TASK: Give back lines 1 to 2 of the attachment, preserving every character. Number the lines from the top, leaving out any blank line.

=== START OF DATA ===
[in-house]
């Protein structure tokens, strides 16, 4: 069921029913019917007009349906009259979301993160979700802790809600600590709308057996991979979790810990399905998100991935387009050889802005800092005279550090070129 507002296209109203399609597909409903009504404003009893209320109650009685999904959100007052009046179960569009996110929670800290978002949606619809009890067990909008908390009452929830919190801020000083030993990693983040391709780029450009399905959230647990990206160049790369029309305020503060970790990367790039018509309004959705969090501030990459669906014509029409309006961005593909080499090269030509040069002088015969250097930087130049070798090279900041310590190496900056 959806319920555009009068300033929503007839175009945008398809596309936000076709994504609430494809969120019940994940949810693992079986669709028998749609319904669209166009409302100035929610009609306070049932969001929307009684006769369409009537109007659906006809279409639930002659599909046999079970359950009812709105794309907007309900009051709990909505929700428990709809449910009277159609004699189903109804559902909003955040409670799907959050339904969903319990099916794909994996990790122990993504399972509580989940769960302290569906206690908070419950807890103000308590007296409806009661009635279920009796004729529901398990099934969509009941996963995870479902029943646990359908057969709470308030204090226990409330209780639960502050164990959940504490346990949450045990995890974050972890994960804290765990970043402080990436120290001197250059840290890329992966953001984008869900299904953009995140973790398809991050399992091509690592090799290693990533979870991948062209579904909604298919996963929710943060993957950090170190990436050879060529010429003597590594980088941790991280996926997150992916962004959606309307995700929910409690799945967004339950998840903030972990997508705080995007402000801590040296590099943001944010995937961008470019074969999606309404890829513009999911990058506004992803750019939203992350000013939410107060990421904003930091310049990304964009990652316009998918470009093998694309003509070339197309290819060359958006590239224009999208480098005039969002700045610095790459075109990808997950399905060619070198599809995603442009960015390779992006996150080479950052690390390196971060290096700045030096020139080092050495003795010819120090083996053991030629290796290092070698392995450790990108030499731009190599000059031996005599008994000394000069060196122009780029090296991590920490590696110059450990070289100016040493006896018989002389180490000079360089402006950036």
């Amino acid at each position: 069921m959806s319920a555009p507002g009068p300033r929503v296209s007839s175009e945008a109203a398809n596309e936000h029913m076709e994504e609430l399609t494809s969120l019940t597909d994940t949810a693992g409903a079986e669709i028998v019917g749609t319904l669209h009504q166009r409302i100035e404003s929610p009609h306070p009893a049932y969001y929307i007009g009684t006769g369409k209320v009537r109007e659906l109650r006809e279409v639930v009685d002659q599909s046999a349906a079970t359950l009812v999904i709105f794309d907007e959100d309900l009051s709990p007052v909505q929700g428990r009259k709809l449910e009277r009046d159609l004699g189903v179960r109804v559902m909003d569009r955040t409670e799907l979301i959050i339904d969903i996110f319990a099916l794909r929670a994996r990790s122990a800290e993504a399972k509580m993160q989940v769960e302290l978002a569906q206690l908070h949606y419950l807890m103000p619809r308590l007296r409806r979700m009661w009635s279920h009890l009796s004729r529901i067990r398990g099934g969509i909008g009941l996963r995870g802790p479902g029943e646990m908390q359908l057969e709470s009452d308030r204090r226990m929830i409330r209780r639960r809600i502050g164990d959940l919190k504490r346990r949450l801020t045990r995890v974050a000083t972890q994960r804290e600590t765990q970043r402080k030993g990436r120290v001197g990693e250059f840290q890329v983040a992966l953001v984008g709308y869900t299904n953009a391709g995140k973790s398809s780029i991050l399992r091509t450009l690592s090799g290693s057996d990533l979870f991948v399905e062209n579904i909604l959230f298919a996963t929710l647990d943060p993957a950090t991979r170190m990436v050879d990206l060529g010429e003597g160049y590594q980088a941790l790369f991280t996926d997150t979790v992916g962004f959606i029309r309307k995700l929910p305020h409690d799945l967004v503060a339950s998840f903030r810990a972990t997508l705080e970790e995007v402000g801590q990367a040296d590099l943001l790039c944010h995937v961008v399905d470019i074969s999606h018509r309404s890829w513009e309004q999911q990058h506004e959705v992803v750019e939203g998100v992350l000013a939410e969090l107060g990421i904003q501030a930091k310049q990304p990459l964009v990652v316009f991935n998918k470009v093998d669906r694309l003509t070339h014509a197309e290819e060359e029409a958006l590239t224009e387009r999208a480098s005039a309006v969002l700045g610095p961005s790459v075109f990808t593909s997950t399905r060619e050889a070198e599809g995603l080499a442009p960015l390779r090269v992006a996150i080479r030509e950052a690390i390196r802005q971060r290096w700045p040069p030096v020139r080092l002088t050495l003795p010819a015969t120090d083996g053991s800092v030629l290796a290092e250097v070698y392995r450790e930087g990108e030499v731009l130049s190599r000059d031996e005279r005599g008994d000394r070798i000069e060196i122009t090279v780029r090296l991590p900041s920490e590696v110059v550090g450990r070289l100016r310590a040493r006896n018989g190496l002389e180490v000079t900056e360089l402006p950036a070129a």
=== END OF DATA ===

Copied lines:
[in-house]
């Protein structure tokens, strides 16, 4: 069921029913019917007009349906009259979301993160979700802790809600600590709308057996991979979790810990399905998100991935387009050889802005800092005279550090070129 507002296209109203399609597909409903009504404003009893209320109650009685999904959100007052009046179960569009996110929670800290978002949606619809009890067990909008908390009452929830919190801020000083030993990693983040391709780029450009399905959230647990990206160049790369029309305020503060970790990367790039018509309004959705969090501030990459669906014509029409309006961005593909080499090269030509040069002088015969250097930087130049070798090279900041310590190496900056 959806319920555009009068300033929503007839175009945008398809596309936000076709994504609430494809969120019940994940949810693992079986669709028998749609319904669209166009409302100035929610009609306070049932969001929307009684006769369409009537109007659906006809279409639930002659599909046999079970359950009812709105794309907007309900009051709990909505929700428990709809449910009277159609004699189903109804559902909003955040409670799907959050339904969903319990099916794909994996990790122990993504399972509580989940769960302290569906206690908070419950807890103000308590007296409806009661009635279920009796004729529901398990099934969509009941996963995870479902029943646990359908057969709470308030204090226990409330209780639960502050164990959940504490346990949450045990995890974050972890994960804290765990970043402080990436120290001197250059840290890329992966953001984008869900299904953009995140973790398809991050399992091509690592090799290693990533979870991948062209579904909604298919996963929710943060993957950090170190990436050879060529010429003597590594980088941790991280996926997150992916962004959606309307995700929910409690799945967004339950998840903030972990997508705080995007402000801590040296590099943001944010995937961008470019074969999606309404890829513009999911990058506004992803750019939203992350000013939410107060990421904003930091310049990304964009990652316009998918470009093998694309003509070339197309290819060359958006590239224009999208480098005039969002700045610095790459075109990808997950399905060619070198599809995603442009960015390779992006996150080479950052690390390196971060290096700045030096020139080092050495003795010819120090083996053991030629290796290092070698392995450790990108030499731009190599000059031996005599008994000394000069060196122009780029090296991590920490590696110059450990070289100016040493006896018989002389180490000079360089402006950036």